Load a Spreadsheet from a DB2/400 Database: Part 2
July 11, 2007 Michael Sansoterra
Note: The code for this article is available for download here
Ted Holt’s tip on loading database data into Excel was great. I’d like to offer a few potential enhancements to the VBA code that was offered in the tip.
The first thing that I would like to note is that if you want to copy all rows and columns from an ADO recordset (an object that holds the results of a query) into the spreadsheet, then there is a CopyFromRecordset method of the Range object to do this:
In the original code sample, row one was reserved for headings. In this example, the contents (rows and columns) of the recordset object will be dumped into the spreadsheet starting from cell A2. This method is much faster than iterating through the recordset programmatically. Of course there may be some circumstances when a programmatic step through the recordset is warranted, in which case dumping the whole recordset onto a worksheet would not be appropriate. Also, don’t forget that some of the “exotic” database data types such as large objects and DataLinks may not be compatible with this command. Further, if you’re using CHAR or VARCHAR data tagged with CCSID 65535, CopyFromRecordset will fail because it doesn’t know what to do with binary data. This character data should be CAST to a different CCSID in the query, or the option to translate CCSID 65535 automatically should be activated for the IBM ODBC driver or OLE DB provider.
A second potential improvement is to save the user grief by formatting the spreadsheet columns automatically based on the underlying database column’s data type. Fortunately, an ADO recordset contains a field object for every column in the recordset. Among other properties, the field object has a type property that indicates its database data type (CHAR, INTEGER, DECIMAL, etc.) If we know that a recordset field is a text field (SQL Types CHAR or VARCHAR, for example) we can automatically format the column as text instead of letting Excel guess the data type. Have you ever downloaded a CHAR(5) zip code column into Excel only to have a leading zero truncated because Excel kindly (but wrongly) interpreted the data as numeric? Formatting the column appropriately will fix this problem. For another example, if we know the data type is currency, then we can automatically format the column accordingly using a currency symbol and a thousands separator.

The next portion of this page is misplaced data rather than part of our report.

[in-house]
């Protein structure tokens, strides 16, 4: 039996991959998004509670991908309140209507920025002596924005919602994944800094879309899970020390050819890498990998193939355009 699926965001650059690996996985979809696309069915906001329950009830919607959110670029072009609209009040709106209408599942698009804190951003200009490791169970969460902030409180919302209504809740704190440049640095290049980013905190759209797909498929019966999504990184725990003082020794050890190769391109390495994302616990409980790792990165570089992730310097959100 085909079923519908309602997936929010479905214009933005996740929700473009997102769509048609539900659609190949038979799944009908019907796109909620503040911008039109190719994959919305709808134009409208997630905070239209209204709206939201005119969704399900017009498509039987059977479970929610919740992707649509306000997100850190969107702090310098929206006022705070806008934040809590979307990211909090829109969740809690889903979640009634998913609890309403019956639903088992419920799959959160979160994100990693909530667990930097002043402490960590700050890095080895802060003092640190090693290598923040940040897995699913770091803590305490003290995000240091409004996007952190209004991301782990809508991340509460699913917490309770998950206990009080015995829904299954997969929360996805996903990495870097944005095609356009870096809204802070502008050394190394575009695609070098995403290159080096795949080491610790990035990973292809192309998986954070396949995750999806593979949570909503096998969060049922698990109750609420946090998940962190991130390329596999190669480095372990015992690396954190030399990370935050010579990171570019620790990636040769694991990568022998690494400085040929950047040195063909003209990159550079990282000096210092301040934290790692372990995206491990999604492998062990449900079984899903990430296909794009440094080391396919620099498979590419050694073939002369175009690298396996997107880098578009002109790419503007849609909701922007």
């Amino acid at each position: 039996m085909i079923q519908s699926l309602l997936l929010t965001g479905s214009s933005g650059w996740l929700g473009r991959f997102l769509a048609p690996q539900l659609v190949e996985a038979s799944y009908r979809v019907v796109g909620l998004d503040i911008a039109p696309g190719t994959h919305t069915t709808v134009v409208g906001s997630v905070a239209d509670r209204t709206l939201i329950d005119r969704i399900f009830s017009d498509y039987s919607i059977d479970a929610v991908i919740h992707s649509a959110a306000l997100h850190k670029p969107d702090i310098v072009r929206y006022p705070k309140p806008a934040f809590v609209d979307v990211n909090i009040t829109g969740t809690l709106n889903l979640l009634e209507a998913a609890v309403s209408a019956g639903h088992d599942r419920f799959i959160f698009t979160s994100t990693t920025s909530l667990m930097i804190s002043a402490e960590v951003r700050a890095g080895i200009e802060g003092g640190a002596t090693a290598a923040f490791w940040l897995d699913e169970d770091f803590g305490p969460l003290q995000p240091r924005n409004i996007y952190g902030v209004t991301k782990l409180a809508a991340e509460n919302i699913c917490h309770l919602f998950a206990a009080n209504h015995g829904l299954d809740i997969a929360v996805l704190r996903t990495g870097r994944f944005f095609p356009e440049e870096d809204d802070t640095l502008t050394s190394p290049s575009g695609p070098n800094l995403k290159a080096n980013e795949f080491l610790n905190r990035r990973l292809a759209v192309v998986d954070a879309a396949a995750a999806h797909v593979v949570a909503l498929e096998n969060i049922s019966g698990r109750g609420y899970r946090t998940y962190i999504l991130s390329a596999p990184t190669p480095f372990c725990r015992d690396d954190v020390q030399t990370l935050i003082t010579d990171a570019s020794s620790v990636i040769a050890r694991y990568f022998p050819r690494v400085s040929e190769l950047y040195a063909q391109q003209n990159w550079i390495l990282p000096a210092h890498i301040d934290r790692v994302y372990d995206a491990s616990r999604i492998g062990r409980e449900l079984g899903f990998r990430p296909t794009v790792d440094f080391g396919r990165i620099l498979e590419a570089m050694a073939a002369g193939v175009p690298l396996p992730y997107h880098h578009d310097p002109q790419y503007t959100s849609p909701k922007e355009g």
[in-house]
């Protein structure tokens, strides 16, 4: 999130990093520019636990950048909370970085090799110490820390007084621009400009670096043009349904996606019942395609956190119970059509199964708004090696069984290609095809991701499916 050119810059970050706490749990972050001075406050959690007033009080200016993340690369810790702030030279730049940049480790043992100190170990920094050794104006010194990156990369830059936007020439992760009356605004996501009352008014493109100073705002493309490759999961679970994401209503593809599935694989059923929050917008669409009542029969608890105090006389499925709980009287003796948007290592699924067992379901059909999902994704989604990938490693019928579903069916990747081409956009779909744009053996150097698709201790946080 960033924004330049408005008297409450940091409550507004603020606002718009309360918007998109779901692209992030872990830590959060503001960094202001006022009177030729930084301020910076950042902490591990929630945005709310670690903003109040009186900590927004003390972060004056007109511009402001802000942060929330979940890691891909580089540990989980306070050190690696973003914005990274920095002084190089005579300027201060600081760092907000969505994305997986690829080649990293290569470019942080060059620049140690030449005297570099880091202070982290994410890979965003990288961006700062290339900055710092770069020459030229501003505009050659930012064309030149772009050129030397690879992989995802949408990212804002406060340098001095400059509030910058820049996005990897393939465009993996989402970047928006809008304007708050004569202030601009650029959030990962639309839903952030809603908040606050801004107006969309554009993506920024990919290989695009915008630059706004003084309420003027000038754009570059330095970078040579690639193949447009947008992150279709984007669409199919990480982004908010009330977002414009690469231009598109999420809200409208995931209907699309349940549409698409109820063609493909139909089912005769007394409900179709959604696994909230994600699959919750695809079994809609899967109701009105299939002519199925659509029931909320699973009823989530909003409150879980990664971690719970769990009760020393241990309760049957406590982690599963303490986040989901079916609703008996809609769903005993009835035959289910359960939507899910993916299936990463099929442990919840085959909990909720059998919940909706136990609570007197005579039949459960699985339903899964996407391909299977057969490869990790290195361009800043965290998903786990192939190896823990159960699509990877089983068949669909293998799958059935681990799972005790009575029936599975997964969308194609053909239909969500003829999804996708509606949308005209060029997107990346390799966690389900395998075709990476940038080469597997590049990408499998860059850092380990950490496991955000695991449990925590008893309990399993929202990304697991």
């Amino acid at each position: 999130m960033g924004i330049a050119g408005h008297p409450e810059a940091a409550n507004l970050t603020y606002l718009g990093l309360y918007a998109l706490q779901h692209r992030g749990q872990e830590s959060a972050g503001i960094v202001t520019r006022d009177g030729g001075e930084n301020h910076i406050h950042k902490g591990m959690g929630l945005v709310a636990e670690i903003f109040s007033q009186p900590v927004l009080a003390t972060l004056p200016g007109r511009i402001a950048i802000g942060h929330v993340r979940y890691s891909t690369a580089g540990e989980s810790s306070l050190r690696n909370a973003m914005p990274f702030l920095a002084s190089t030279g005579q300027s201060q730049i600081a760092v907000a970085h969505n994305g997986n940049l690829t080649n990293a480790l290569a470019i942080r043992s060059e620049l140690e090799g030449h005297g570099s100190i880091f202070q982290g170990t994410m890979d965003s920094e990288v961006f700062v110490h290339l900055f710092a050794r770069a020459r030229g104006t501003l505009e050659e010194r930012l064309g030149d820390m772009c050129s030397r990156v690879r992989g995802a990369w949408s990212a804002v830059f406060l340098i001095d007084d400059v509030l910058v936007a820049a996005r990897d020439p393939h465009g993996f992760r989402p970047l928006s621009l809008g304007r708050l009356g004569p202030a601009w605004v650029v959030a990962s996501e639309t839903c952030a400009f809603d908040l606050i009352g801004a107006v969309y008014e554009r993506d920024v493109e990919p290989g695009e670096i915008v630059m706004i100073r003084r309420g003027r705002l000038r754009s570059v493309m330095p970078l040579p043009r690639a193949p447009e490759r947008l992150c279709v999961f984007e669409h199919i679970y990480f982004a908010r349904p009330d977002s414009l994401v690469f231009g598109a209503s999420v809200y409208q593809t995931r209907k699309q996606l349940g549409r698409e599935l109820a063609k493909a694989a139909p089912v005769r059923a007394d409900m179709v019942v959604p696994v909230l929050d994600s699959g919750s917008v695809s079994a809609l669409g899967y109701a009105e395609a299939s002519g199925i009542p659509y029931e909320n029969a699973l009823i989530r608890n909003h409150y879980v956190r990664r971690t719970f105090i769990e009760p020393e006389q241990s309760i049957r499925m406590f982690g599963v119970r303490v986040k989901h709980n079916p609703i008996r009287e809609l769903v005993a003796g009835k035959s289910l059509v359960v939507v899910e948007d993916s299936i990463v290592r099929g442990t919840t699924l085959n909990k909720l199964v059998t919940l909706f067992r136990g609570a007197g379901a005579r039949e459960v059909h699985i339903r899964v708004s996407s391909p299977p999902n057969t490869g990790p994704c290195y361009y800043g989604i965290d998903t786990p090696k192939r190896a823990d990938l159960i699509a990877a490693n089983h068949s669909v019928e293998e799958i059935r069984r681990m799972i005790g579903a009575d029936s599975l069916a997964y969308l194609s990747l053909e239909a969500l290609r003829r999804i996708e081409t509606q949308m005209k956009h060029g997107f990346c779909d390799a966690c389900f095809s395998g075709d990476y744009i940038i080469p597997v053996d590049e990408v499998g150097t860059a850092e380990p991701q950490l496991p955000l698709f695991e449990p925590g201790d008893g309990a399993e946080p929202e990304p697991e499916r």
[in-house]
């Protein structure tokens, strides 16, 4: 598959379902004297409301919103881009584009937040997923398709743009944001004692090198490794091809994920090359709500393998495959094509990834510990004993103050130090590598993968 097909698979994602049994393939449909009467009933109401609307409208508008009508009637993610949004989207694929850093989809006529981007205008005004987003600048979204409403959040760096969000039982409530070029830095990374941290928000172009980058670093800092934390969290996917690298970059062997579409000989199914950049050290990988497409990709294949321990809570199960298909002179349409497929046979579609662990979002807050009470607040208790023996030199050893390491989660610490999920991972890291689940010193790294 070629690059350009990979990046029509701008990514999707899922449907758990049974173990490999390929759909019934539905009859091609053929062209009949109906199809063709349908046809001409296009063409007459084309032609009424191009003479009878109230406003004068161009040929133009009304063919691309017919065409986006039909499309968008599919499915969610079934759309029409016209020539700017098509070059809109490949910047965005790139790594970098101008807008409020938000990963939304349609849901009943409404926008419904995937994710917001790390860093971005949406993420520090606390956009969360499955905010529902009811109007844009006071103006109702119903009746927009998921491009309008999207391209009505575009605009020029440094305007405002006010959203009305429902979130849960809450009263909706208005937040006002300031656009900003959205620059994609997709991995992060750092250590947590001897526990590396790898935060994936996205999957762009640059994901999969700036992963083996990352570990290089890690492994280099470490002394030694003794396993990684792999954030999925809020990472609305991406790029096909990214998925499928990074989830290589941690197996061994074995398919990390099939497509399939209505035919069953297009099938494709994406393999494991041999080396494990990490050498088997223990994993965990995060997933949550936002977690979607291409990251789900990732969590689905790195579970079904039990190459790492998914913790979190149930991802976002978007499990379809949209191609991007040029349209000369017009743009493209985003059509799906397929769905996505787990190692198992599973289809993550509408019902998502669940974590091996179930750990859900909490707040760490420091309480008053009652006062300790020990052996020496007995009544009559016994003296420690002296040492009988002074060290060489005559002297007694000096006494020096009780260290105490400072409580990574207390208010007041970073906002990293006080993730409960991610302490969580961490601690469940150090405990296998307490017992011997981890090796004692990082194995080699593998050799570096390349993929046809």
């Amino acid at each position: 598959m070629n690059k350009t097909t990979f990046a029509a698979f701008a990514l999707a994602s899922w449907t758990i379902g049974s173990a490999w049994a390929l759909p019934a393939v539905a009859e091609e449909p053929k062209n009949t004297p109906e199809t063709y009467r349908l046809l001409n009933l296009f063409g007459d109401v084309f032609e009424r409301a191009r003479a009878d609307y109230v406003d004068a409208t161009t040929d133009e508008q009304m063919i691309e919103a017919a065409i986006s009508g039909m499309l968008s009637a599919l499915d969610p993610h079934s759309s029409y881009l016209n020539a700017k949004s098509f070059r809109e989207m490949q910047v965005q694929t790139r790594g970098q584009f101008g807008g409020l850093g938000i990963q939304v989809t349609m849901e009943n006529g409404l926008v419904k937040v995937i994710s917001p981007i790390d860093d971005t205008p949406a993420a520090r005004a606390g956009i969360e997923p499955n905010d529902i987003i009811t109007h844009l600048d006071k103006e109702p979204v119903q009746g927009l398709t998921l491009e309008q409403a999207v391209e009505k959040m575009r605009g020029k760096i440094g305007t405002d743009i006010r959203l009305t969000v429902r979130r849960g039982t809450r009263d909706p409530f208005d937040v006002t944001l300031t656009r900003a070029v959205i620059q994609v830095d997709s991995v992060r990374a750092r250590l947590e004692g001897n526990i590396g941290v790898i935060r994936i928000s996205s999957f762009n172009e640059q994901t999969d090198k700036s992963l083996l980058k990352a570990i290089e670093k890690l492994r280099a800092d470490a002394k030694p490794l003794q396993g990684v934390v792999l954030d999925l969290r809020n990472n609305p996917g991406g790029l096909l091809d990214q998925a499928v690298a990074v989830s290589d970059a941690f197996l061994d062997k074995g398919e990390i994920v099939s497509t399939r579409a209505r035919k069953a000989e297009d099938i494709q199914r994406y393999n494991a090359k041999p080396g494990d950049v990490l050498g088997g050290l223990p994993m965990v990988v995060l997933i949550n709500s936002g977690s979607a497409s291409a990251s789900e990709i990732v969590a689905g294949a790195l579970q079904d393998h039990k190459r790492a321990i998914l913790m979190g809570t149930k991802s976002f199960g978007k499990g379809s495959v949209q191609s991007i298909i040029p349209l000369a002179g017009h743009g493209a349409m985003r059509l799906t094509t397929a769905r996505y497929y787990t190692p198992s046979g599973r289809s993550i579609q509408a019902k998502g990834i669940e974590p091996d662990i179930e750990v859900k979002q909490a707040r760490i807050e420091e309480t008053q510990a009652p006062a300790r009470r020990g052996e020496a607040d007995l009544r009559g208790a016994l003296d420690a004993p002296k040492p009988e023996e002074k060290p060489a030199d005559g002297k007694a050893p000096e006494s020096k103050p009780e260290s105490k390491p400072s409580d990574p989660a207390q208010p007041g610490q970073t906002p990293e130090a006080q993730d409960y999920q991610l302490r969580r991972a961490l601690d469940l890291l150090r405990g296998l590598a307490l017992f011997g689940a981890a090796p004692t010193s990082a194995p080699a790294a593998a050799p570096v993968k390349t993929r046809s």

The original program contained a loop to iterate through each column in the recordset and place the column name as a heading in the spreadsheet. Adding a simple VBA “If” statement to this loop to assign a spreadsheet format to the current column is all it takes:
If lngType = adDate _ Or lngType = adDBDate Then strFormat = "yyyy-mm-dd" ElseIf lngType = adDBTime Then strFormat = "hh:mm:ss"
The if structure needs to account for each possible data type. You may want to review and enhance this section of code to meet your particular needs as the generic formats I picked may not be quite right for your application. Once the format is selected, simply assign it to the current column in the worksheet’s column collection (where variable col refers to a column letter in the spreadsheet):
.Columns(col).NumberFormat = strFormat
For my third comment, a few other simple things can be done to enhance the code. These are:
Application.Cursor = xlWait. Revert it to normal when processing is done: Application.Cursor = xlDefault
Click here for the revised sample code. Please note that my subroutine name is different than the Workbook_Open subroutine name used in the original code. It was tested with Excel 2000 and Excel 2007. The column formatting portion of code may need a little tinkering to work with 2002 and 2003 as each version of Excel seems to be a little quirky with its string formats. Enjoy!
Michael Sansoterra is a programmer/analyst for i3 Business Solutions, an IT services firm based in Grand Rapids, Michigan. Click here to contact Michael Sansoterra by e-mail.